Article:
Pierce County, Washington
Pierce County is a county in the U. S. state of Washington. As of the 2010 Census, the population was 795,225, making it the second-most populous county in Washington behind King County; the county seat and largest city is Tacoma. Formed out of Thurston County on December 22, 1852, by the legislature of Oregon Territory, it was named for U. S. President Franklin Pierce. Pierce County is in the Seattle metropolitan area. Pierce County is notable for being home to Mount Rainier, the tallest mountain and a volcano in the Cascade Range, its most recent recorded eruption was between 1820 and 1854. There is no imminent risk of eruption. If this should happen, parts of Pierce County and the Puyallup Valley would be at risk from lahars, lava, or pyroclastic flows; the Mount Rainier Volcano Lahar Warning System was established in 1998 to assist in the evacuation of the Puyallup River valley in case of eruption. According to the U. S. Census Bureau, the county has a total area of 1,806 square miles, of which 1,670 square miles is land and 137 square miles is water.
The highest natural point in Washington, Mount Rainier at 14,410 feet, is located in Pierce County. Pierce County contains the Clearwater Wilderness area. King County — north Yakima County — east Lewis County — south Thurston County — west/southwest Mason County — west/northwest Kitsap County — north/northwest Mount Baker-Snoqualmie National Forest Mount Rainier National Park Nisqually National Wildlife Refuge As of the census of 2000, there were 700,820 people, 260,800 households, 180,212 families residing in the county; the population density was 417 people per square mile. There were 277,060 housing units at an average density of 165 per square mile; the racial makeup of the county was 78.39% White, 6.95% Black or African American, 1.42% Native American, 5.08% Asian, 0.85% Pacific Islander, 2.20% from other races, 5.11% from two or more races. 5.51% of the population were Hispanic or Latino of any race. 16.1% were of German, 8.6% Irish, 8.2% English, 6.3% American, 6.2% Norwegian ancestry.
There were 260,800 households out of which 35.90% had children under the age of 18 living with them, 52.80% were married couples living together, 11.80% had a female householder with no husband present, 30.90% were non-families. 24.30% of all households were made up of individuals and 7.60% had someone living alone, 65 years of age or older. The average household size was 2.60 and the average family size was 3.10. In the county, the population was spread out with 27.20% under the age of 18, 9.80% from 18 to 24, 31.30% from 25 to 44, 21.50% from 45 to 64, 10.20% who were 65 years of age or older. The median age was 34 years. For every 100 females, there were 98.90 males. For every 100 females age 18 and over, there were 96.70 males. The median income for a household in the county was $45,204, the median income for a family was $52,098. Males had a median income of $38,510 versus $28,580 for females; the per capita income for the county was $20,948. About 7.50% of families and 10.50% of the population were below the poverty line, including 13.20% of those under age 18 and 7.20% of those age 65 or over.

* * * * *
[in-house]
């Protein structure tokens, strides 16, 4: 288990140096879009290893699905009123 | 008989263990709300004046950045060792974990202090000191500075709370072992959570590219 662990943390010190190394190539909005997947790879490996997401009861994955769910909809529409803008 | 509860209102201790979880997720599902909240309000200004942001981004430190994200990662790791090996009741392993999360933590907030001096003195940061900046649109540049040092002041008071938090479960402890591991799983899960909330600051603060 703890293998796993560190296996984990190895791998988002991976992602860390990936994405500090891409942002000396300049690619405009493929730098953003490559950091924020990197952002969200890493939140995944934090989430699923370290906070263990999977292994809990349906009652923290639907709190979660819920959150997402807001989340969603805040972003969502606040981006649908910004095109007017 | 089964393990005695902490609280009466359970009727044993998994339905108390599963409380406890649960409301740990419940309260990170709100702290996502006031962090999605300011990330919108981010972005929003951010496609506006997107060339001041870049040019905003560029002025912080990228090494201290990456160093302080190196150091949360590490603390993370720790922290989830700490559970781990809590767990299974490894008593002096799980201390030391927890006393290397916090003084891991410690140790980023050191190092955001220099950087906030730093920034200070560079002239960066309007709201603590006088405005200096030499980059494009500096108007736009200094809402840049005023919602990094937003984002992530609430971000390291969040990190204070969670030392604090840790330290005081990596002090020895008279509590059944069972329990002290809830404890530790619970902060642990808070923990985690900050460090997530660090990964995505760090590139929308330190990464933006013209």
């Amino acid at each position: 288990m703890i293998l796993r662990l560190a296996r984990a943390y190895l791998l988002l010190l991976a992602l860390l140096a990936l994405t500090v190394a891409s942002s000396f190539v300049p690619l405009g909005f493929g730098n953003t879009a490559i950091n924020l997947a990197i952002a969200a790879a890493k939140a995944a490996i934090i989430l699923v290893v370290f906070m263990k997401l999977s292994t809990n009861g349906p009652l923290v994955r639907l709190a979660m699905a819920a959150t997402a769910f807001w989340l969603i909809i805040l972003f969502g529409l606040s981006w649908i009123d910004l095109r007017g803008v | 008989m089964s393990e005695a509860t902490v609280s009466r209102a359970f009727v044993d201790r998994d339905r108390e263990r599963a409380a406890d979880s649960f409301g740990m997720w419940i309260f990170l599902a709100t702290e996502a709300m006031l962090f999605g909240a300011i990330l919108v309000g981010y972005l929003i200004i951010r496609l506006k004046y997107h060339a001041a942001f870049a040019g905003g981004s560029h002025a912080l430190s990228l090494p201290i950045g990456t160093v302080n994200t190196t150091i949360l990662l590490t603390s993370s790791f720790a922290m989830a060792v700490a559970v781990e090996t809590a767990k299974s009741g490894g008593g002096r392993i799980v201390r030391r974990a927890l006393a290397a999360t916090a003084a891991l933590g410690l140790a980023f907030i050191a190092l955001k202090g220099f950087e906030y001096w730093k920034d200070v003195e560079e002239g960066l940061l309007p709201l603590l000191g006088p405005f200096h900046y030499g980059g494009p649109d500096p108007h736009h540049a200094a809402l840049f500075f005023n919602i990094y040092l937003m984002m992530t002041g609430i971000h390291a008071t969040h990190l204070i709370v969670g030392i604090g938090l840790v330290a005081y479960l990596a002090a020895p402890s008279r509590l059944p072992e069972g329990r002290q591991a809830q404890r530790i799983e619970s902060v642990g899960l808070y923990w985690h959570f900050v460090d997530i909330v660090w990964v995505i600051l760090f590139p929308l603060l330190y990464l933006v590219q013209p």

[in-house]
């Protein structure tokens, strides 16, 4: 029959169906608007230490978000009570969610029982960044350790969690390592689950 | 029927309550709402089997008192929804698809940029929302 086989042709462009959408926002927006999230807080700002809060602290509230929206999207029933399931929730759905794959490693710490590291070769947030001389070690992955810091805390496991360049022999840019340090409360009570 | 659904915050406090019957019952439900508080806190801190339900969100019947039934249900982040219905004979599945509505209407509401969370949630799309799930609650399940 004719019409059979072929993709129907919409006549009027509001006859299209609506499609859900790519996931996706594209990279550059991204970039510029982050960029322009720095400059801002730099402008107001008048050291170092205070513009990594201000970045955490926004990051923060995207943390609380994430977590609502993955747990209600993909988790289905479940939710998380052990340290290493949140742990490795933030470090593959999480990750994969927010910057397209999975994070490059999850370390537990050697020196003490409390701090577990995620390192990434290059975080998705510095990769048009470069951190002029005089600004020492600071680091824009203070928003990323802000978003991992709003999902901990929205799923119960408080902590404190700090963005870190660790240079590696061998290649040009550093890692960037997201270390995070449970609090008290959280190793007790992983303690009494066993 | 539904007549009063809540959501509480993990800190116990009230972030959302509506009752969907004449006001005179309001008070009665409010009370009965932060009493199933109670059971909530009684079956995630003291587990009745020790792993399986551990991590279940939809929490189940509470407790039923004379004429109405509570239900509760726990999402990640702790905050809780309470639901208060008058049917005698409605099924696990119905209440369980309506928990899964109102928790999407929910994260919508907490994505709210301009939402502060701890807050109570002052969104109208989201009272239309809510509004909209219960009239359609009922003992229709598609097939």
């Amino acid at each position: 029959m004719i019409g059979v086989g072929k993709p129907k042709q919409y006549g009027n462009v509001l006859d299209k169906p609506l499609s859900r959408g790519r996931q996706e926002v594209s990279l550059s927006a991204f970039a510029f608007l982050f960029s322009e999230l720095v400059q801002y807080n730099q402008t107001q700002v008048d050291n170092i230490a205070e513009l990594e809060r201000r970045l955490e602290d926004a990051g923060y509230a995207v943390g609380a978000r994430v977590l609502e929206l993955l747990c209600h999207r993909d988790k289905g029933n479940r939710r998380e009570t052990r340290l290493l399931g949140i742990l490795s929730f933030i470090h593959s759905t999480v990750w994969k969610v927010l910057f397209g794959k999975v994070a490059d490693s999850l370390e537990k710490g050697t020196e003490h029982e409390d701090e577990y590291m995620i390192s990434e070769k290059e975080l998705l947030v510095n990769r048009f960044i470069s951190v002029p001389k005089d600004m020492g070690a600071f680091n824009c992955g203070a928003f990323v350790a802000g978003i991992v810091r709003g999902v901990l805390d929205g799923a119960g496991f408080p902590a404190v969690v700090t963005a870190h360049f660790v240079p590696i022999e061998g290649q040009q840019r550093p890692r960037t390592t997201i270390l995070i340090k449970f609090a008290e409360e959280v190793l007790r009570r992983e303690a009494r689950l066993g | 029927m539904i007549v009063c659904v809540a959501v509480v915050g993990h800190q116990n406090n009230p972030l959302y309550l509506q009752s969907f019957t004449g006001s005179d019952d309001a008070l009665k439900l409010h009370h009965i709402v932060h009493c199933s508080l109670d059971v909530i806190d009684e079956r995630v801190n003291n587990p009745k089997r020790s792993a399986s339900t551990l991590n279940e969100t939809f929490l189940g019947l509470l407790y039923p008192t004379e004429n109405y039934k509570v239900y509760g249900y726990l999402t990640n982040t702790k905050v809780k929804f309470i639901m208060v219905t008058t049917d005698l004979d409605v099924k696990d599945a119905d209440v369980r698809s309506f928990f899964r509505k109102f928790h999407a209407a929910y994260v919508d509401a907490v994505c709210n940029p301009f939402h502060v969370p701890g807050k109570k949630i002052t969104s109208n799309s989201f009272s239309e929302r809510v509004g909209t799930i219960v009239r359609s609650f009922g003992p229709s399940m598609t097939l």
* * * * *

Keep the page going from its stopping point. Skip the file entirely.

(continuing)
As of the 2010 United States Census, there were 795,225 people, 299,918 households, 202,174 families residing in the county. The population density was 476.3 inhabitants per square mile. There were 325,375 housing units at an average density of 194.9 per square mile. The racial makeup of the county was 74.2% white, 6.8% black or African American, 6.0% Asian, 1.4% American Indian, 1.3% Pacific islander, 3.5% from other races, 6.8% from two or more races. Those of Hispanic or Latino origin made up 9.2% of the population. In terms of ancestry, 20.5% were German, 13.1% were Irish, 10.7% were English, 6.3% were Norwegian, 4.2% were American. Of the 299,918 households, 35.3% had children under the age of 18 living with them, 49.0% were married couples living together, 13.0% had a female householder with no husband present, 32.6% were non-families, 25.1% of all households were made up of individuals. The average household size was 2.59 and the average family size was 3.09. The median age was 35.9 years.